The clocks were sometimes sold to beverage companies like Pepsi, or Dr. Pepper etc. and the cola salesmen would give them away in order to get the retailer to switch to their soft drink.  In another marketing version the clock was sold to the retailer but he got his money back in free products  from the soft drink manufacturer.
The round feet (and sometimes "streamlined" feet) and handle at the top were needed by the salesmen during the presentation. 
Competitors: Knock off competitors that showed up when Dad retired include Neo-Lite, Glo-Dial, Roto-Dial, and Federal Neon Clocks. 
This last one was, Ron believes, was a start up by our Pennsylvania sales manager either just before or after Mannie sold the company to Tel-A-Sign of Chicago, Ill.  TheChicago firm pretty much let the company die as they were into a more modern and much simpler type of signs that respected the new interstate highway system and the dying small rural towns in America.
Model names etc.: The list of model names below is not complete, as some models are obviously missing, such as the "exposed ring" and the "Aztec" clocks, as well as some of the more rare clocks that were incorporated into large signs. Additionally, some of the info is a little confusing, particularly relating to the "dial pan" clocks with Plexiglas faces. As always, please contact the web site editor at dwalker127@neonclock.org if you have information that can help clear this up.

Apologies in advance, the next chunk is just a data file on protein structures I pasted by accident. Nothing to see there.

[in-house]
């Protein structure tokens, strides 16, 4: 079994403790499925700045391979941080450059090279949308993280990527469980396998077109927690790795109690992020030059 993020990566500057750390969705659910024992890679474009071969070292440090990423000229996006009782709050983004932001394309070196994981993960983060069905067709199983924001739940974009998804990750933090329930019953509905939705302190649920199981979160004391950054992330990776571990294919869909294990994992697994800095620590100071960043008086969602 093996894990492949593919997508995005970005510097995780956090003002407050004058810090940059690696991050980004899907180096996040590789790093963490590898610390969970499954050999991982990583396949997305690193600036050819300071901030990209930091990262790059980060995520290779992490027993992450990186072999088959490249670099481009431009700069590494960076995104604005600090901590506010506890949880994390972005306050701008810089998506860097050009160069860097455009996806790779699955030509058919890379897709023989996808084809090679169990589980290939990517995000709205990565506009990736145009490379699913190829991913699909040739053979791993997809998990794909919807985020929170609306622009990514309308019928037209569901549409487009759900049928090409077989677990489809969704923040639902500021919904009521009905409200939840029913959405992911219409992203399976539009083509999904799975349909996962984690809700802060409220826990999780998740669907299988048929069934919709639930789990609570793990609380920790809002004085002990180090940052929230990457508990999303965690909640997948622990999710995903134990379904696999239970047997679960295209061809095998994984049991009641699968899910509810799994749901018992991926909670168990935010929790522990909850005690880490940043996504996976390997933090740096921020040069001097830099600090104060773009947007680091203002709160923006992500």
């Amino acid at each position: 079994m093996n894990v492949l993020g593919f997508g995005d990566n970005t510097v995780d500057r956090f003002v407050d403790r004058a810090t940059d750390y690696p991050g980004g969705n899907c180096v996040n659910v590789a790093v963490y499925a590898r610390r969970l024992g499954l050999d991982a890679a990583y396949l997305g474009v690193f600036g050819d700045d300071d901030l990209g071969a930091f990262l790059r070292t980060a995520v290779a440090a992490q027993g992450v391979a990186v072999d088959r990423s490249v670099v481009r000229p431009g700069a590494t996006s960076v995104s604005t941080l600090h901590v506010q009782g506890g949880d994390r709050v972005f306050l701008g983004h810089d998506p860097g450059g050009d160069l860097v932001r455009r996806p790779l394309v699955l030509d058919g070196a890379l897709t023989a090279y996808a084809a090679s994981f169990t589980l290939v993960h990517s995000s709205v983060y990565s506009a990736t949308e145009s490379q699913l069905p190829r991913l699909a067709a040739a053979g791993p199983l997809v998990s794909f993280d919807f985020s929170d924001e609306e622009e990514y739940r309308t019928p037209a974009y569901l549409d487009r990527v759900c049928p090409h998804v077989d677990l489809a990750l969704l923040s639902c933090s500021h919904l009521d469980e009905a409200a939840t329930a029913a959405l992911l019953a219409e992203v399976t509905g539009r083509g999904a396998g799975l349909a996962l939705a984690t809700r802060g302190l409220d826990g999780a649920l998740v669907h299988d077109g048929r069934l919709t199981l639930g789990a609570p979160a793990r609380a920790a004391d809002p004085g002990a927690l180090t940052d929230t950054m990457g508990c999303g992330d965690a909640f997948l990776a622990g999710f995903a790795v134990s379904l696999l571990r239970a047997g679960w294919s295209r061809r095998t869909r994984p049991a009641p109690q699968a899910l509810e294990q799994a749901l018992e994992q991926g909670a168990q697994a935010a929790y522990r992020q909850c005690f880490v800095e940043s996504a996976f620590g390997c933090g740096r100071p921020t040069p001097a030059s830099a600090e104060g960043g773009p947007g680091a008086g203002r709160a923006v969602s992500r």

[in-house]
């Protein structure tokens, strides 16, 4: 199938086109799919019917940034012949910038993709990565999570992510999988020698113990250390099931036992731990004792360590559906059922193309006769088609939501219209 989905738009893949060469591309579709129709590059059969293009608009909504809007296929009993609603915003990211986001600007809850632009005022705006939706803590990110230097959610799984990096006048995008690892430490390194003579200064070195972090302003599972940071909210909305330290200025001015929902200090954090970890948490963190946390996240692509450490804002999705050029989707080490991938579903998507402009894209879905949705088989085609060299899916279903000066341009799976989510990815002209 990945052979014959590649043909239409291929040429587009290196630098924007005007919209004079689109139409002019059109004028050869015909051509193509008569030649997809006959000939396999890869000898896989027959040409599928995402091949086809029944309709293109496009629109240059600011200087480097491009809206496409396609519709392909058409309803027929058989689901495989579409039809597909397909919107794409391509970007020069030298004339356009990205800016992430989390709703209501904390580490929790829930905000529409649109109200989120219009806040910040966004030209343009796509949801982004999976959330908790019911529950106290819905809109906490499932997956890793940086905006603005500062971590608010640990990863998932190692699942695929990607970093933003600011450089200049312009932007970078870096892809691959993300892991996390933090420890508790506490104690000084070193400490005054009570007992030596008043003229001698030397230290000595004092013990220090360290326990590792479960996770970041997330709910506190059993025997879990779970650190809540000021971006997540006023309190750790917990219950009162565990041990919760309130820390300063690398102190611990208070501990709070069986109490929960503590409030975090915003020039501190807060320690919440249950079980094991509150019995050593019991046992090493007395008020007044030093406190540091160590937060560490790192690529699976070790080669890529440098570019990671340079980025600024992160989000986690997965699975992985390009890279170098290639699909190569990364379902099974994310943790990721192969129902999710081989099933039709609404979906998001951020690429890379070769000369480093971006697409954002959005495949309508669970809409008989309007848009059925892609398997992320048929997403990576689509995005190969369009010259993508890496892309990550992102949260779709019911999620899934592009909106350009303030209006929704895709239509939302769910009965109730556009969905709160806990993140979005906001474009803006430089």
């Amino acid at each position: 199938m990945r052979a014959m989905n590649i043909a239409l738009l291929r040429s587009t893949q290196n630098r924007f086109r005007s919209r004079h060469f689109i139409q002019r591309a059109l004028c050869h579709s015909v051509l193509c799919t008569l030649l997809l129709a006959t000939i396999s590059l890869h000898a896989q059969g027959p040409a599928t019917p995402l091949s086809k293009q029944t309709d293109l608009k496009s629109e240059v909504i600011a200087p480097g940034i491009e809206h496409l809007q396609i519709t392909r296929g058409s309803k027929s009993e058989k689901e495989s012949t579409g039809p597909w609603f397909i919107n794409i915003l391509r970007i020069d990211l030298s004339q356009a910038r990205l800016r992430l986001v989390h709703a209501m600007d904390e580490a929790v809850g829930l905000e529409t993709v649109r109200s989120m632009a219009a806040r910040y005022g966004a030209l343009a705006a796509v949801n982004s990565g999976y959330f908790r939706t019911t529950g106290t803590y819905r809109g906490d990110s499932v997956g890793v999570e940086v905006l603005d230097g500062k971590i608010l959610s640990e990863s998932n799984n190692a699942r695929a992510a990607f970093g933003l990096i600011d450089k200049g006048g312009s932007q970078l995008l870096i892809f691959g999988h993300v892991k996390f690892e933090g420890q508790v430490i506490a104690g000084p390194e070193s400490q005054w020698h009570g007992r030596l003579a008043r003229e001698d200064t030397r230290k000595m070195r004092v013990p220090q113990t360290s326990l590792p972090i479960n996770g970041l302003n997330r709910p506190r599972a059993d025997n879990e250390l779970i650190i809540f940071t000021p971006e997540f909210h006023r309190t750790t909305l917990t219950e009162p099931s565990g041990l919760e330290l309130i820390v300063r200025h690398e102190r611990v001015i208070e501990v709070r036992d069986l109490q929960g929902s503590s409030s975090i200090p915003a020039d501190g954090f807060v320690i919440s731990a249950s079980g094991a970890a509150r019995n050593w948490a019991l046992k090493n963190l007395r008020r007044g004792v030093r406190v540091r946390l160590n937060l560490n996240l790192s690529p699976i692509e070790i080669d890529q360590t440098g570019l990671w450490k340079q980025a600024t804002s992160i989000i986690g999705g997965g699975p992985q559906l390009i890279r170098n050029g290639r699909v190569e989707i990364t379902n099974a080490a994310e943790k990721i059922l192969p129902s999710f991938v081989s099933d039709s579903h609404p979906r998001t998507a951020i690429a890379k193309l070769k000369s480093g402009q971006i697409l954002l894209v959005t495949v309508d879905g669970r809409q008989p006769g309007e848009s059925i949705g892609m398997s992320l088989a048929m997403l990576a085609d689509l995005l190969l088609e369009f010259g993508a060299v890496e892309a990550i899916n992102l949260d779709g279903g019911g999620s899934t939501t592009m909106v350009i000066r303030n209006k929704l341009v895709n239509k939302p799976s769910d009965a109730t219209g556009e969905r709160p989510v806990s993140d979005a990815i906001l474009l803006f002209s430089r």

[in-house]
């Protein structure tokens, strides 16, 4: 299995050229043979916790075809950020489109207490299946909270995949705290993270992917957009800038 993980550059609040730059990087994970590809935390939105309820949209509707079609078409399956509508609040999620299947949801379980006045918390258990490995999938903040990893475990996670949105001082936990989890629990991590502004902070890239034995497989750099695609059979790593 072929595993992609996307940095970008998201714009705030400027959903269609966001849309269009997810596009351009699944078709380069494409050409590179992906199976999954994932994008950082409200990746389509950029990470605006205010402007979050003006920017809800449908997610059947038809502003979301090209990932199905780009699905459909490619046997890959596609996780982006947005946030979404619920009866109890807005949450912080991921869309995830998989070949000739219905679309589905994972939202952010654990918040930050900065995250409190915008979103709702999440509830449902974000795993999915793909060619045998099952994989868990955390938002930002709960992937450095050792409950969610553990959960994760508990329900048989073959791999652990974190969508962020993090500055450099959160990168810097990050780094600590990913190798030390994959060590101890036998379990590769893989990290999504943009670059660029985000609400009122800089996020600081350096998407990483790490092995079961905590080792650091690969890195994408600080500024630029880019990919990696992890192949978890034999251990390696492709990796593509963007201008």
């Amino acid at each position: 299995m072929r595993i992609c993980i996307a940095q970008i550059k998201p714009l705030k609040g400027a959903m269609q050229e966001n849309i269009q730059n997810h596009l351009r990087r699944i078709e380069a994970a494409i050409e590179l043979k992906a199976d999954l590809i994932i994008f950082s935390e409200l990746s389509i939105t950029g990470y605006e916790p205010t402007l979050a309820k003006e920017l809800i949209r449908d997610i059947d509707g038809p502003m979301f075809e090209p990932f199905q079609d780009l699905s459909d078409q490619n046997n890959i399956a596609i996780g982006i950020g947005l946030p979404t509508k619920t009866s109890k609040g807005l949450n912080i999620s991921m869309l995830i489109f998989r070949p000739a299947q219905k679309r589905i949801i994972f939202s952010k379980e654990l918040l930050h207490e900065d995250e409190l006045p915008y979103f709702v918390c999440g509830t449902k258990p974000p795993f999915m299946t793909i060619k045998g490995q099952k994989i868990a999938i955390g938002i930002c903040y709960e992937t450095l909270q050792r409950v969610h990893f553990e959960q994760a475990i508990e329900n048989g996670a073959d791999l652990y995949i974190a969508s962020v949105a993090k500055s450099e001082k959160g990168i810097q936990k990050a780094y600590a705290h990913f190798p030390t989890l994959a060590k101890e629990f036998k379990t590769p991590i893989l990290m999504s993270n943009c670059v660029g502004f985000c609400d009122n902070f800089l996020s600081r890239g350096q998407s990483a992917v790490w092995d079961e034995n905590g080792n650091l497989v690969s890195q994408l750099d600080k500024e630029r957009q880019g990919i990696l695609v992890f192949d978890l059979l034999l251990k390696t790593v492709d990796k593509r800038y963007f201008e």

General Nomenclature: Note some of the following can be verified in the sales brochure offered here.
 - "P" stood for "Plexiglas", which was made by Rohm and Hass. 
 - "L" Ron believes stood for "lighted".
 - "A" may have stood for "Advertising" (web site editor's note: it's possible this stood for "Animated" as noted on the back of the "APL" advertising card, see below).
 - "D" stood for double-sided
 Thus, "PL" are round clocks (PL-T is a thermometer) with inside neon tubes.
 - PL-3 which was the first of the Plexiglas clock signs that made it into mass production. The red white and blue PL-3 was probably the all time best selling clock (web editor's note: from this statement, I believe Ron is referring to what we call the "dial pan" clocks, those with the Plexiglas face, as those were the only models with red/white/blue color schemes. However, this is a little confusing as related to the "APL-2" clocks mentioned below).
-  PL-4 ("target" clock) was a nice improvement over the earlier models in that the neon tube’s light was better diffused, allowing better illumination of the inside coloring on the face. Click here to see more of this style.
  
 Click on the ad for a larger image
PL-5 is the standard Plexiglas clock with the metal face.  Click here to see more of this style.
APL - This clock with the eye catching inside animated dial was modeled after a Swiss watch that came from one of Mannie's European trips.   Click here to see more of this style.
 Click on the ad for a larger image
APL-2 is the standard "Plexiglas dial" clock (no illusion wheel) (web editor's note: This is a little confusing with the "Pl-3" comment above.)  Click here to see more of this style.